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Friday, 15 November, 2002, 01:33 GMT
Powell rises above his critics
Colin Powell and George  Bush
Powell had George Bush's support in his stance on Iraq

US Secretary of State Colin Powell has faced criticism from both left and right in recent months. But his quiet diplomacy on Iraq appears to be paying off, and silencing the doubters.
One of Colin Powell's golden rules is never to personalise policy.

It is even listed as number 3 of 13 rules in his autobiography: "Avoid having your ego so close to your position that when your position falls, you ego goes with it."

But even Mr Powell allowed himself a glimmer of a smile when the United Nations Security Council passed its resolution on Iraq unanimously last week.

"O ye of little faith," was the gentle message.

Critics on both sides

And there have certainly been plenty of doubters of Mr Powell in the last few weeks, indeed throughout the 22 months he has been US Secretary of State.

That last bastion of American liberalism, the New York Times, even chided him for not threatening to resign when he seemed not to be getting his way over the summer.

Syria┐s deputy UN Ambassador Fayssal Mekdad at the Security Council meeting
Powell persuaded Bush to involve the UN in the campaign against Iraq
In fact Mr Powell joked at a recent dinner in New York about being criticised from both the left and the right.

He said he had discussed it with President Bush in the Oval Office.

"I said, 'Mr President I don't know how to handle it. It's so hard. The New York Times wants me to quit, the Washington Times wants you to fire me'."

The Washington Times is as right wing as the New York Times is left wing.

"And he said, 'Colin, that's right where I want you to be.'"

Presidential approval

The audience in New York liked that. But recently the secretary of state has been having the last laugh.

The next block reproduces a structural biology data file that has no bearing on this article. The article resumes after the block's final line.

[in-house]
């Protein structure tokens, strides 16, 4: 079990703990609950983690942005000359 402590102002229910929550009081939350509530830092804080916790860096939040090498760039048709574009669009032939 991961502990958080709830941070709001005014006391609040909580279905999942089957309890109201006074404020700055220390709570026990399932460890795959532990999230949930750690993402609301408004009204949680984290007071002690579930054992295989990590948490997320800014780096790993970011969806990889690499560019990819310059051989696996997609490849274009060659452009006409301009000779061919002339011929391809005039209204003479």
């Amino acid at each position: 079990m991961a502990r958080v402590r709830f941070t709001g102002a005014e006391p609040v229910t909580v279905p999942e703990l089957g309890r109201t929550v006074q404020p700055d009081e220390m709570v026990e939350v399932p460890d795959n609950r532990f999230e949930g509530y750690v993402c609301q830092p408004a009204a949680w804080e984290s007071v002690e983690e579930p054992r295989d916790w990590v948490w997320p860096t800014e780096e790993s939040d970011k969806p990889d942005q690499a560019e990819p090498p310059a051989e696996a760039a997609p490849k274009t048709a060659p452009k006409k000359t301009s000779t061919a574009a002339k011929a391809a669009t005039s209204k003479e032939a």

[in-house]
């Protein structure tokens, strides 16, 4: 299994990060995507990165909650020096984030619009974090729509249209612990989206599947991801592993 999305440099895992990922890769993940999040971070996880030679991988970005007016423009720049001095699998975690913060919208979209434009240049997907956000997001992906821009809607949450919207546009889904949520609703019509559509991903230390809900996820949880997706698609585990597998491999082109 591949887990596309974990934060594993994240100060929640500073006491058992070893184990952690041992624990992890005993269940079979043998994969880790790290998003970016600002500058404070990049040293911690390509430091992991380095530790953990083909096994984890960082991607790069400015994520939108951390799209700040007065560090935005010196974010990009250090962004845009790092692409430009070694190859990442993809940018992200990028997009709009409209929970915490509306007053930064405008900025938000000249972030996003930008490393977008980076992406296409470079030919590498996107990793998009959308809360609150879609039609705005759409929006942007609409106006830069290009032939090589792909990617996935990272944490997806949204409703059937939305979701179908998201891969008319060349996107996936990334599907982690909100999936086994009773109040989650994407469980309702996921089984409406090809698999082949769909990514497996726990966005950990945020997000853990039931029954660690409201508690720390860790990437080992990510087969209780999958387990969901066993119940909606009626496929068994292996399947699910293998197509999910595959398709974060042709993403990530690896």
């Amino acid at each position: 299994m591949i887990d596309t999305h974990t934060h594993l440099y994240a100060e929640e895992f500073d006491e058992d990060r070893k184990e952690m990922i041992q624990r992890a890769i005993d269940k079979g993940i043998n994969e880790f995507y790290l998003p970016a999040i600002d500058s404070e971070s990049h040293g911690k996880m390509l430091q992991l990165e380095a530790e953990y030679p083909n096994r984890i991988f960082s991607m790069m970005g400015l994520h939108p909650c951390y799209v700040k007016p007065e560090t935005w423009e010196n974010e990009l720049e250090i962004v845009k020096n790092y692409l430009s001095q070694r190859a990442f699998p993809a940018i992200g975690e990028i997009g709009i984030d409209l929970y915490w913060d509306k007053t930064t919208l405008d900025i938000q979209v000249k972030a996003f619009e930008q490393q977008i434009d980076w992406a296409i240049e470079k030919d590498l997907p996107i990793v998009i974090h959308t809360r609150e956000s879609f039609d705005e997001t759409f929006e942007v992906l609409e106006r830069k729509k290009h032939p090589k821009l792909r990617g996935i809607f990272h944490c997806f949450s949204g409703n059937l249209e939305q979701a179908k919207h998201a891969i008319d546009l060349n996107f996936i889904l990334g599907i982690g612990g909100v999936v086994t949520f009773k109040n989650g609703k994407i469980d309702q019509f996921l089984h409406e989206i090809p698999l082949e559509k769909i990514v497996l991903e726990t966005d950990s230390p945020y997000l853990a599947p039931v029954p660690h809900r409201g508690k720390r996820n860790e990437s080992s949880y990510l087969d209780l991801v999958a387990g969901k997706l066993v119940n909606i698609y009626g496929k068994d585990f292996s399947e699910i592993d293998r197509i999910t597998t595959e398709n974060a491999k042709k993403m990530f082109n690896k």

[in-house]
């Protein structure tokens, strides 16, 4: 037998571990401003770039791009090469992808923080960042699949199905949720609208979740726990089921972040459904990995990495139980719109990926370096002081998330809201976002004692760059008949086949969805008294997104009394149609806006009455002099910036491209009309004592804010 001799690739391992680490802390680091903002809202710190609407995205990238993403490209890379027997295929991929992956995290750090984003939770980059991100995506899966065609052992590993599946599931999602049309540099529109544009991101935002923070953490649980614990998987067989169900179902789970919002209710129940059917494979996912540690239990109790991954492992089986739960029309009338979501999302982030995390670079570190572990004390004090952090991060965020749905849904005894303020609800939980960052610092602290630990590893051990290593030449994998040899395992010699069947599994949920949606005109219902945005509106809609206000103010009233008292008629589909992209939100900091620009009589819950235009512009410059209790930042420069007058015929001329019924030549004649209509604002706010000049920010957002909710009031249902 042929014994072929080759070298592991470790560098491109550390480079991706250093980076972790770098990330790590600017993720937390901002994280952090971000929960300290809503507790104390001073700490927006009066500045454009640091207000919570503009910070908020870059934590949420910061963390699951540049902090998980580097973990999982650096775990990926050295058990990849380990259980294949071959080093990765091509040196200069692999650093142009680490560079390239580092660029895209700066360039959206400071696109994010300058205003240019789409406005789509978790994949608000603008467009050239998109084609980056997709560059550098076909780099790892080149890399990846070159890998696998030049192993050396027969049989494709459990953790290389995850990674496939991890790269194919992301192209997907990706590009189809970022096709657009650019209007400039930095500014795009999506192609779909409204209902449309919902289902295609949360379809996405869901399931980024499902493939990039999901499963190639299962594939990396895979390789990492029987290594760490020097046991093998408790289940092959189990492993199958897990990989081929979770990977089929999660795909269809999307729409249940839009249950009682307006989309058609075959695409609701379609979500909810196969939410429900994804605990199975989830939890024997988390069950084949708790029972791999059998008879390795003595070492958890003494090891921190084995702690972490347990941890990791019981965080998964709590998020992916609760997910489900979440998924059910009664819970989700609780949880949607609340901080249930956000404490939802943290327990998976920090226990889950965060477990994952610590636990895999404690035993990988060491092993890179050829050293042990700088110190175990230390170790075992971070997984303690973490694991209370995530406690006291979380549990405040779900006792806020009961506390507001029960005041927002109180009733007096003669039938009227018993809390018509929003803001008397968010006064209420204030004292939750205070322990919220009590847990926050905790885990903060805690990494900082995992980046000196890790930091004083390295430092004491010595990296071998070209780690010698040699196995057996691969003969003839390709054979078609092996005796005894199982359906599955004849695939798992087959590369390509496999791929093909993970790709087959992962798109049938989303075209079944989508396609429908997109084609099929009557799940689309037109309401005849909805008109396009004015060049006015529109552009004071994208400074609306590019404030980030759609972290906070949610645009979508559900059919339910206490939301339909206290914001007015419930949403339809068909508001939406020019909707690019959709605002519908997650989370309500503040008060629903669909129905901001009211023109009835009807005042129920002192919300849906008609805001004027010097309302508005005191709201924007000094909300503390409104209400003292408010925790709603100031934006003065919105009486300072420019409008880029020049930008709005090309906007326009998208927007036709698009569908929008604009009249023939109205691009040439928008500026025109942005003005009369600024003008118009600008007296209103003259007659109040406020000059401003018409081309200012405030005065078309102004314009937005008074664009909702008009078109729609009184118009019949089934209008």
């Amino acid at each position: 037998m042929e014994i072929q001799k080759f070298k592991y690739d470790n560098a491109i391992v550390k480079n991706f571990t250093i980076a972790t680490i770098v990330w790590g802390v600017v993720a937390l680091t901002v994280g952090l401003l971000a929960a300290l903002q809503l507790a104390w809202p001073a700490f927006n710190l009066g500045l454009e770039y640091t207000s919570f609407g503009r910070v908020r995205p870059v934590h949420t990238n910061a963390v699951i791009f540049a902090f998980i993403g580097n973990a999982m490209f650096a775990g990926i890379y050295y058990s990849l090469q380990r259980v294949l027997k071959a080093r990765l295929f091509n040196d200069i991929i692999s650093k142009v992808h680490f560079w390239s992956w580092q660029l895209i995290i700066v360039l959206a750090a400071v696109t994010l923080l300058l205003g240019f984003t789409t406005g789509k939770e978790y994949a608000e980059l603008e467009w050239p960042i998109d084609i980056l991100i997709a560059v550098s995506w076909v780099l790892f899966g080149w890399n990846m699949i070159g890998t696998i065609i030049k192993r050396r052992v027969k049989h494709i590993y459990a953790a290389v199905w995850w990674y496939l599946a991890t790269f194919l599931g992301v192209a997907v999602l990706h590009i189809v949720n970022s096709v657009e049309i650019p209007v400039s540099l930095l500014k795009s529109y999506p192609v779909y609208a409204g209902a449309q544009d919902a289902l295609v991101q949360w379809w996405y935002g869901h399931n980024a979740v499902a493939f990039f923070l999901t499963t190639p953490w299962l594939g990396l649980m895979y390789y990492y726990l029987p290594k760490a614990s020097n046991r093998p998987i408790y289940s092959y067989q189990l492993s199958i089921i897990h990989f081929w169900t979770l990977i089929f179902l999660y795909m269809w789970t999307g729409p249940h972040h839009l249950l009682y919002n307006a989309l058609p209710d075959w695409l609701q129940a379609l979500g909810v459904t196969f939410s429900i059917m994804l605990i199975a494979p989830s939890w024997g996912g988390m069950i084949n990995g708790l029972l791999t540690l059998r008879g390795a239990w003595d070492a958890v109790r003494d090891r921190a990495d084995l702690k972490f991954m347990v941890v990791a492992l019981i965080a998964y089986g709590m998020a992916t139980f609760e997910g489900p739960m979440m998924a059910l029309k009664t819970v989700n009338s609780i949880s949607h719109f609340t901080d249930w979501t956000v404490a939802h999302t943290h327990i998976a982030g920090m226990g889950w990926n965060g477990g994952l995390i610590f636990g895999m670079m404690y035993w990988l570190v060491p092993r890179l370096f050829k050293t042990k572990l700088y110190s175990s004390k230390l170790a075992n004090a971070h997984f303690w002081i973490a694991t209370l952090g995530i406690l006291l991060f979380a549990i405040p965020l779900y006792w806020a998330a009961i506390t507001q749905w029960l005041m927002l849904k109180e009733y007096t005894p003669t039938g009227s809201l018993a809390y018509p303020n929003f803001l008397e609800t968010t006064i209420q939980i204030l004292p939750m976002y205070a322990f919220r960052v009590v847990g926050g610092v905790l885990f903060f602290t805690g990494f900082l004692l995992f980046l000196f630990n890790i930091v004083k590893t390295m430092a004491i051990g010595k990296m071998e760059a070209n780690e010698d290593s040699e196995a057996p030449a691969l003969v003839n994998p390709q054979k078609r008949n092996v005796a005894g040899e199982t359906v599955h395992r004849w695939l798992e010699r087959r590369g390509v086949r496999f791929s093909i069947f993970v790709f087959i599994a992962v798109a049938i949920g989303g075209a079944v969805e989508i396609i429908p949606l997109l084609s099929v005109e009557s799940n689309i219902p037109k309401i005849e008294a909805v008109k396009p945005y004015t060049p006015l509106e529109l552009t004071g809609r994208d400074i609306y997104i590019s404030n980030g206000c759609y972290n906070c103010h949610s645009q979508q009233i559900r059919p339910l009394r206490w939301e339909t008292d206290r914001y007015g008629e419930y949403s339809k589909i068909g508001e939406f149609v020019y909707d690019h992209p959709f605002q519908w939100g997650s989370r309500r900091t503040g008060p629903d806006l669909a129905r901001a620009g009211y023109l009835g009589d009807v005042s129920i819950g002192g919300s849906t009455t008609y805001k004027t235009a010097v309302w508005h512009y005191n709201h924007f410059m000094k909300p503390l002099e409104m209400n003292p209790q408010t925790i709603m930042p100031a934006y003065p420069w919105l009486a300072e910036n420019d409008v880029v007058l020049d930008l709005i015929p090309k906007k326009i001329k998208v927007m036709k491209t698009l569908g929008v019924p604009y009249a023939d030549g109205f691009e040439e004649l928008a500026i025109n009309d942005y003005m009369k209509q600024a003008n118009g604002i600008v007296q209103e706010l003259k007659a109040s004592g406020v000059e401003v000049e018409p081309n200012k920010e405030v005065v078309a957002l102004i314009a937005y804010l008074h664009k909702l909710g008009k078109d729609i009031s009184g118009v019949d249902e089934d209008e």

In fact the reason Mr Powell could be so jocular at such a critical moment is now becoming apparent.

Because just at the moment he seemed to be losing the battle within this deeply divided administration, Colin Powell actually had the president on his side.

The right wingers are circling, waiting to make sure the UN does not go soft on Iraq

According to sources in Washington, it was as early as 5 August that Mr Powell persuaded President Bush of the need to engage the UN in the campaign against Iraq.

To the dismay of those accompanying the Secretary of State on a round the world trip, he cancelled a final stopover in Hawaii.

What the journalists with him did not realise is that he had been summoned to a private dinner at the White House the following night.

And despite just returning from such a gruelling trip, Mr Powell used that occasion to persuade Mr Bush of the merits of working with the UN.

Battles to come

It was not until last Friday that the benefits of that decision finally became apparent.

The US has won international, and domestic, support for its policy on Iraq, without sacrificing any significant freedom of manoeuvre.

Inspectors go to work in Baghdad in November 1998
The UN resolution says Saddam must comply with the weapons inspectors
But if there is one lesson in this administration, it is that ceasefire lines in the ideological battle do not hold for long.

The right wingers, Vice-President Dick Cheney, Defence Secretary Donald Rumsfeld and his deputy Paul Wolfowitz, are circling, waiting to make sure the UN does not go soft on Iraq.

They could still be proved right. It could yet be that Saddam Hussein succeeds in subtly dividing a wedge between the members of the Security Council, delaying or perhaps even preventing the war the administration ideologues seem to yearn for.

The next big test will be Iraq's declaration on 8 December. By that date, the Security Council has demanded that Saddam Hussein make a full inventory of his weapons of mass destruction.

It is time to come clean. If he doesn't, the Americans could well move, straight away, to declare Iraq in material breach of its obligations - and that's a short step from war.

But for the moment Colin Powell is in the ascendant. And that means that if and when the time comes for war, there will be one more round of coalition building, with the secretary of state at the head.

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See also:

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